Peninsula College’s Nate Despain, center left, and Malik Moore, center right, fight for a rebound surrounded by Bellevue defenders Trey Lawrence, back, Trevon Richmond, front left, and Tijohn Rodde, front right, in February at Peninsula College in Port Angeles. Despain, a 2019 Sequim High grad, and the Pirates saw their 2020-2021 season pushed back to March 1. File photo by Keith Thorpe/Olympic Peninsula News Group

Peninsula College’s Nate Despain, center left, and Malik Moore, center right, fight for a rebound surrounded by Bellevue defenders Trey Lawrence, back, Trevon Richmond, front left, and Tijohn Rodde, front right, in February at Peninsula College in Port Angeles. Despain, a 2019 Sequim High grad, and the Pirates saw their 2020-2021 season pushed back to March 1. File photo by Keith Thorpe/Olympic Peninsula News Group

NWAC: No 20-21 athletic championships, basketball delayed

March Madness, indeed.

The Northwest Athletic Conference announced on Dec. 11 that no NWAC championships will be played — for any sport season — this academic year and that basketball season will be pushed back to March 1.

The NWAC decision, which came from an executive board meeting on Dec. 10, allows for region play only. The North Region will amend its basketball schedule, pushing it back from Feb. 20 to March 1, and review the soccer schedule in the coming week, according to Rick Ross, Peninsula College’s Associate Dean for Athletics and Student Life.

Ross is serving as region chair.

“I know this was a difficult decision for the conference, but with Oregon colleges currently not allowed to play indoor sports anad the likelihood of COVID-19 transmission impacting our efforts to compete, I think it’s a very wise move,” Ross said last week.

“We desperately want what our student athletes want, the opportunity to play and to get better, but I think this provides us an avenue to pursue that in the safest possible way. If you can’t win a title, players and coaches across the NWAC are more likely to report minor symptoms of illness. That makes all of us safer.”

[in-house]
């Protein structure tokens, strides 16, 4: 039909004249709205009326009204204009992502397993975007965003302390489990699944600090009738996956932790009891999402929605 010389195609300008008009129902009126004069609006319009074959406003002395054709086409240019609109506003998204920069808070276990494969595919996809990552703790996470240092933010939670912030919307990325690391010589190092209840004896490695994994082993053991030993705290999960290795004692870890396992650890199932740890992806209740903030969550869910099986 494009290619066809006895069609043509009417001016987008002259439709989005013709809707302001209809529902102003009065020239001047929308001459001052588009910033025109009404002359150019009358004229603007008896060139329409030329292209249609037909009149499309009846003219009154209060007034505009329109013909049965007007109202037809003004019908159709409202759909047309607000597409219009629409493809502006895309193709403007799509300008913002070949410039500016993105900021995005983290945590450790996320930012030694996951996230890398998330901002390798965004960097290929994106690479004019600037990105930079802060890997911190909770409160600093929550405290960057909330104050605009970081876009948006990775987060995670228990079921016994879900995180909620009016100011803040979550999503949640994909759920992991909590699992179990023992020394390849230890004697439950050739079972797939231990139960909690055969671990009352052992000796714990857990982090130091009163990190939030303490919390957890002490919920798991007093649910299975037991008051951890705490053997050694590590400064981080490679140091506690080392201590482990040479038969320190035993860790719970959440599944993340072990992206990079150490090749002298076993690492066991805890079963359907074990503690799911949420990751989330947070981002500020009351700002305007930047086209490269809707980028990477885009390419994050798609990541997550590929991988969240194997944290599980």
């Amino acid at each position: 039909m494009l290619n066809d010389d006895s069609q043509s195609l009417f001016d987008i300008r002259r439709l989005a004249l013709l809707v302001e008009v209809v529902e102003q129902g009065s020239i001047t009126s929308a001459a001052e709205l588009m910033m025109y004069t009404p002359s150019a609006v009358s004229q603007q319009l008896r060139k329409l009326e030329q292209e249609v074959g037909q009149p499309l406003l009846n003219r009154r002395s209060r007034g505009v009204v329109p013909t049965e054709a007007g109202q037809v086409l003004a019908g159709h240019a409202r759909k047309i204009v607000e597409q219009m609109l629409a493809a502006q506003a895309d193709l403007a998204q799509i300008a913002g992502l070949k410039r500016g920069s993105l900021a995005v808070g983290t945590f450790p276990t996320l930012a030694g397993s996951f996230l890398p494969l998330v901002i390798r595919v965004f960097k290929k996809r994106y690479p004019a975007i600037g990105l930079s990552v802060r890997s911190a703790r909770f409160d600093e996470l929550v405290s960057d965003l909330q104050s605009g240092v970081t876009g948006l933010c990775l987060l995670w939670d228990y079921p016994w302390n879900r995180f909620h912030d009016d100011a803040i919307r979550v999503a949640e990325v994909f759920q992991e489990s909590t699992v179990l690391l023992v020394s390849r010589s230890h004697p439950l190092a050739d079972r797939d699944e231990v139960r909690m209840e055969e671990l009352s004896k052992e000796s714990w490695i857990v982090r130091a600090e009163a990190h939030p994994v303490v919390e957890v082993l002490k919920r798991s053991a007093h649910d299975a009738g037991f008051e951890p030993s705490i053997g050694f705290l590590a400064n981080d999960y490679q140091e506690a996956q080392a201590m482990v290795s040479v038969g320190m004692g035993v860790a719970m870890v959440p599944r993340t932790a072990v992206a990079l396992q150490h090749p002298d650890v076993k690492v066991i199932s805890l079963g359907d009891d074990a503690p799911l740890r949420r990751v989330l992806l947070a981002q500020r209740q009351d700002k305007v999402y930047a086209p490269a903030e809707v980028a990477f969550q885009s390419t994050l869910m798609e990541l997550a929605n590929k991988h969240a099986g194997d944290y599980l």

Peninsula College has amassed 11 NWAC championships and 20 league titles in the past 10 years despite competing as the smallest community college in the conference.

“This is a tough year; we have great returning athletes and a great recruiting class in both basketball and soccer, and our coaches work very hard to bring high quality teams to our community,” Ross said.

“It’ll be a shift now to focus more on player development, than winning another championship trophy, but the good news is that we’ll have many of these athletes back in 2021-22.”

There could still be a North Region cup or title, Ross said,, if the sports committees are allowed to hold a post-season region tournament.

He added that prospects for the 2021-22 athletic season looks promising. The NWAC, and the entire NCAA, are not counting 2020-21 toward eligibility, so college athletes have a “free year.”

“The good news is that we’ll have some very talented three-year sophomores next year and we’ll have the opportunity to have more total student athletes on scholarship,” Ross said. “The bad news, or rather the challenge .will be to fund raise for those additional scholarships during this pandemic. We’re really hoping our loyal Pirate boosters will come through. We need them now more than ever.”

Pirate athletes are scheduled to arrive back to Port Angeles on Jan. 3 and will quarantine for 14 days before beginning small-group workouts in mid-January with their roommates, before moving to full team workouts in February.

The NWAC has released a return-to-play manual, to be posted to their website Monday, that all colleges are required to follow. It outlines, in detail, what activities coaches and athletes are allowed to engage in, as well as how to respond to symptoms or positive COVID-19 cases.

Peninsula’s esports athletes, meanwhile, who are not part of the NWAC, competed fall quarter both from home and from the College’s esports arena as a member of the National Junior College Athletic Association Esports conference.

They too will quarantine for 14 days, then resume play winter quarter.

“We just have to stay positive and know that this is bump in the road,” Ross said.

“We’re very committed to creating a positive collegiate athletic experience for our student athletes, and also to doing it in a safe way. We still have great coaches, great athletes and great college and community support.

“I can’t wait to see them on the court, and on the field, and in our esports arena again winter quarter — with my mask on, of course.”

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